The Boston Globe from Boston, Massachusetts on October 12, 2003 · 51
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The Boston Globe from Boston, Massachusetts · 51

Boston, Massachusetts
Issue Date:
Sunday, October 12, 2003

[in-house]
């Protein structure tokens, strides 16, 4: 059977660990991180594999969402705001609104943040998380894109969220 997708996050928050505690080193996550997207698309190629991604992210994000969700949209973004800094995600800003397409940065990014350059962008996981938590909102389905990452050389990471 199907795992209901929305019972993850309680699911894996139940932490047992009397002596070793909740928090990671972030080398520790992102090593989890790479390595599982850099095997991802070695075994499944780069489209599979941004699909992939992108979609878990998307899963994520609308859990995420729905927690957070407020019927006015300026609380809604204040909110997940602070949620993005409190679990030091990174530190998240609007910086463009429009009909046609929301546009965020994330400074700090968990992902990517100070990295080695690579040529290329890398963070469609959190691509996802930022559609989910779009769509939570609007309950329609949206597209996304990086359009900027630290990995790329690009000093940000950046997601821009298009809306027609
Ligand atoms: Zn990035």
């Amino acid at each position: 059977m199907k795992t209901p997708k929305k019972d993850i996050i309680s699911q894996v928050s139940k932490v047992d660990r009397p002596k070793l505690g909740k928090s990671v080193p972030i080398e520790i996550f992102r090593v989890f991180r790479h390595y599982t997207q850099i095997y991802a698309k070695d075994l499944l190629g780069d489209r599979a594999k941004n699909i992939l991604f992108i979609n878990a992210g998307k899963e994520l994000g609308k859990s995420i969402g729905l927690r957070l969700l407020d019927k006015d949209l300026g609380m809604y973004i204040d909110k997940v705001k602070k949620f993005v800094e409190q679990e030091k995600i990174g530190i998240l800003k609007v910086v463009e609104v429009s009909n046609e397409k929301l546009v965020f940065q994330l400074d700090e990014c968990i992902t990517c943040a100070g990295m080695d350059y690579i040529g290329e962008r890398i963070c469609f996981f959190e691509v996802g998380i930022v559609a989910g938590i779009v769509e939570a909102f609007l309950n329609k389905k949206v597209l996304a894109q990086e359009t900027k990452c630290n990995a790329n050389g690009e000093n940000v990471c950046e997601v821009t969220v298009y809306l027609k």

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OCTOBER 12, 2003 Boston Sunday Globe Nice Driving Hole! I Only 70 mi from Boston US finds consolation in third Veterans spark win over Canada By Frank Dell'Apa GLOBE STAFF 3 CARSON, Calif. - I the only team to win the Women's World Cup as host country, and now the Americans understand what it is like to fail to do so. The US recovered from a semifinal defeat against Germany to take a 3-1 victory over Canada yesterday in the third-place match of the fourth Women's World Cup, reiving on veteran performers Mia Hamm, Kristine Lilly, and Tiffeny Milbrett, plus newcomers Shannon Boxx and Abby Wambach to make the difference. Lilly scored the first goal with a well-timed half-volley in the 22d minute, Boxx broke a 1-1 tie by heading in a Hamm corner in the 52d minute, and Milbrett clinched the result in the 80th minute. "No matter how you do the gymnastics mentally, we knew we were not in the final," US coach April Heinrichs said. "It was difficult emotionally this week. Our hearts were wounded and bleeding. But we are thrilled we got to the semifinals while Brazil, China, and Norway were going home. "And whether this team wins or loses, these are the classiest athletes in women's sports, and maybe all of sport. They hold their heads high when they lose." The US controlled most of the play, and the Canadians mostly defended, though they were dangerous, hitting the post in the first half and crossbar in the second. The US went with nearly the same lineup that was a step behind Germany in a 3-0 loss in the semifinals, adding only Christy Pearce in place of Kylie Bivens. But Pearce quickly changed the dynamic, making effective runs from the right back position, and setting up a near-miss on a Hamm cross to Wambach in the fourth minute. Another Hamm cross 10 minutes later led to a collision be- Germans putting best feet forward They're looking to add women's title By Frank Dell'Apa GLOBE STAFF CARSON, Calif. - Nearly 30 years ago, the Federated Republic of Germany officially emerged from the disaster of misguided policies and war as its national team won the World Cup for the first time. The Germans' 3-2 victory over Hungary in 1954 became the theme of a Fassbinder film proclaiming renewed national pride. Should the German team defeat Sweden in the Women's World Cup finals today, the country will become the first to capture both the men's and women's titles. The result will not be greeted as a portentous event, but the Germans would hold this distinction until at least 2007. The Germans' success in this tournament a 23-3 goal differential, including a 3-0 elimination of the United States in the semifinals is a sign of the country's improving soccer fortunes. Germany's men's team has qualified for the 2004 European Championships and will play host to the 2006 World Cup. Maren Meinert has emerged as the favorite for the Golden Ball Award as the tournament's best player and Birgit Prinz is the lead- MAREN MEINERT Standout performance KS f :r -"Oil!., US teammates Mia Hamm (left) and Brandi Chastain embrace after winning their third-place match against Canada, 3-1. tween Wambach and Cindy Par-low, who sustained a concussion that was not diagnosed until after she was replaced by Milbrett late in the half. In the 22d minute, Wambach's incessant chasing recovered possession for a throw-in. Wambach then held the ball with her back to goal, and though it was cleared as she turned to shoot, Lilly was well-positioned to slam a half-volley into the upper left side of the net, breaking a 178-minute scoreless streak. In the 38th minute, Christine Latham put Christine Sinclair through and Sinclair slotted the shot to Briana Scurry's right to tie the score, 1-1. Early in the second half, Mil-brett's mobility and persistence led to a throw-in, then a corner ing scorer with seven goals. The US previously set standards for women's soccer, but Meinert is providing a prototype for the modern player: composed, imaginative, skillful. Meinert's ability to read the game has improved the play of her teammates, and she has developed a productive relationship with Prinz. Meinert and Prinz combined for two goals on counterattacks during injury time against the US. But Meinert will be confronting a difficult challenge with the Swedes, who are being advised by Pia Sundhage, Meinert's former coach with the Boston Breakers. Meinert was Most Valuable Player of the Women's United Soccer Association as the Breakers won the regular-season title. "Pia made me a much better player, so this will be kind of a different situation," Meinert said. "I am a little bit nervous she will find the right way to stop me." Prinz has developed as the prototypical women's striker, big (5 feet 11 inches, 167 pounds), speedy, and technical. She has been most effective with the ball at her feet, but her power in the penalty area is also a major factor. "The key to this team is that the defense is very strong," Prinz said. Goalkeeper Silke Rottenberg stymied the US with aggressive advances. But Sweden presents more speed and variety than the US at striker, with Hanna Ljung-berg and Victoria Svensson. Germany has a 9-8-0 record against Sweden, and defeated the Swedes for the 2001 European Championship. The winner of this match will join the US as favorites to win the Olympic title next year in Greece. And both the Germans and Swedes will be expected to continue to show the way in the sport; Sweden is the only country to play host to both the men's and women's World Cups and reach the final game in both. "Whenever I watch Sweden, I think they play like us, so I love to watch them play," Meinert said. "We are almost the same team but this time we are two years older, two years more experienced, and we're a better team." 6 AP PHOTO after Kate Sobrero had advanced from her left back position. And Boxx headed in Hamm's corner for a 2-1 advantage. "We came into this game with a lot of heart and pride," Boxx said. "We weren't going to back down, even though it was for third place." Boxx solidified her role as the team's defensive midfielder in this tournament. "This is so much higher a level than the WUSA, it's a quicker game, and I got quicker," Boxx said. The US improved in possession as the match progressed, and Canada's frustration became apparent as Sharolta Nonen disputed a throw-in with Lilly, referee Tammy Ogsten stopping the action to talk to Nonen. In the 65th IZfuW WE TIRES' PASSENGER TIRES SuperGuard. LE 4for$48 '3 35,000 Mile Warranty P18575R14 P21575R14 P19V75R14 P20575R15 P20575R14 P21575R15 4 for .'116 P17570R13 P185TOR14 4 for I ID P18S70R13 P19570R14 Limit 5. No dealers. nPUPaar Ameri AS uuiuiinii 50,000 Mile Warranty 26 P17570SR13 $42 P19575R14 $38 P18570SR14 P15580R13 P20570SR15 Additional sues available ntotnnnu tea 558 60 69 69 :.75 $54 P19570R14 P18565R14 P20570R15 .TT,no7, P21570R15 P17570R13 Additional sizes available All DieHard. Batteries On Sale Save10 DieHard' Gold SOQ99 wSKdange Rag. 78.99 3 yr M nfttamnt hi W normrKy" IX moo lmiWirrr'l)TOjiW(VywdiTOfi TV. 11103 iniHiiiiiiniiim j mi KM)W TIKIS OPEN 7 DAYS A WEEK SOME ITEMS AND SIZES BY SPECIAL ORDER IF WE ARE OUT - virHi imulMnn irw u 1105Dr Sti Hon (or drtarii Slatalocal Wltn crodlt ppnivil "lor purchMM mitt on tin NIB, Nora tw minute, Lang was cautioned after a clash with Hamm near the center circle. In the 73d minute, Lilly broke down the left side and rolled a slow cross to Milbrett near the goal area, Taryn Swiatek deflecting the left-foot shot off the near post, then blocking Milbrett's right-foot rebound. But Canada regained its poise and nearly tied the score in the 75th minute, Sinclair heading over Scurry, the shot hitting the bar, after a Kristina Kiss cross from a short corner. Charmaine Hooper fouled Wambach 40 yards from the goal, and the US converted off the free kick, Milbrett roofing the rebound for a 3-1 lead in the 80th minute. Canada displayed little counterattacking threat, failing even in the final minutes to release a forward on corner kicks. Instead, the Canadians retreated with all 11 players in their own penalty area, allowing the US to commit to attack. Fawcett moved up from central defense, lofting a shot on top of the net in the final minutes. "The US is not as organized and not as fit as before, they give you more space," Canada coach Even Pellerud said."But they are still a contender. "We were not sharp enough, but with the average age of 21, it is a logical goal for us to go for the finals in four years. We have a lot of potential." MllllllllllllllllllilllMIIIIIIIMIIIIIIMIIIIIII UNITED STATES 3, CANADA f at Canon, Calf. Canada (3-3) 1 IMM States (S-l) ..12- Goals: US, Kristine Lilly 2 22d minute: C, Christine Sinclair 3 38th: US. Shannon Boxx 2 51st; US, Tiffeny Milbrett 180th. Shots on goal: C 7; US 7. Fouls: C 16: US 11. Corner kicks: C 4: US 4. Offsides: C 5: US 2. Yellow cards: C, Kara Lang 65th, Charmaine Hooper 76th. Referee: Tammy Ogston, Australia. Linesmen: Airlle Keen, Australia; Jacqueline Leleu, Australia. Attendance: 25,253. lineups CANADA - Taryn Swiatek; Sasha Andrews (Isabelle Morneau 84th), Sharolta Nonen, Charmaine Hooper, Andrea Neil (Carmelina Moscato 90th); Kristina Kiss, Diana Matheson. Kara Lang (Rhian Wilkinson 89th), Brittany Tlmko; Christine Latham, Christine Sinclair. UNITED STATES - Briana Scurry: Joy Fawcett Cat Reddlck, Kate Sobrero (Shannon Mac-Millan 84th). Christie Pearce: Kristine Lilly, Julie Foudy (Kylie Bivens 77th), Shannon Boxx. 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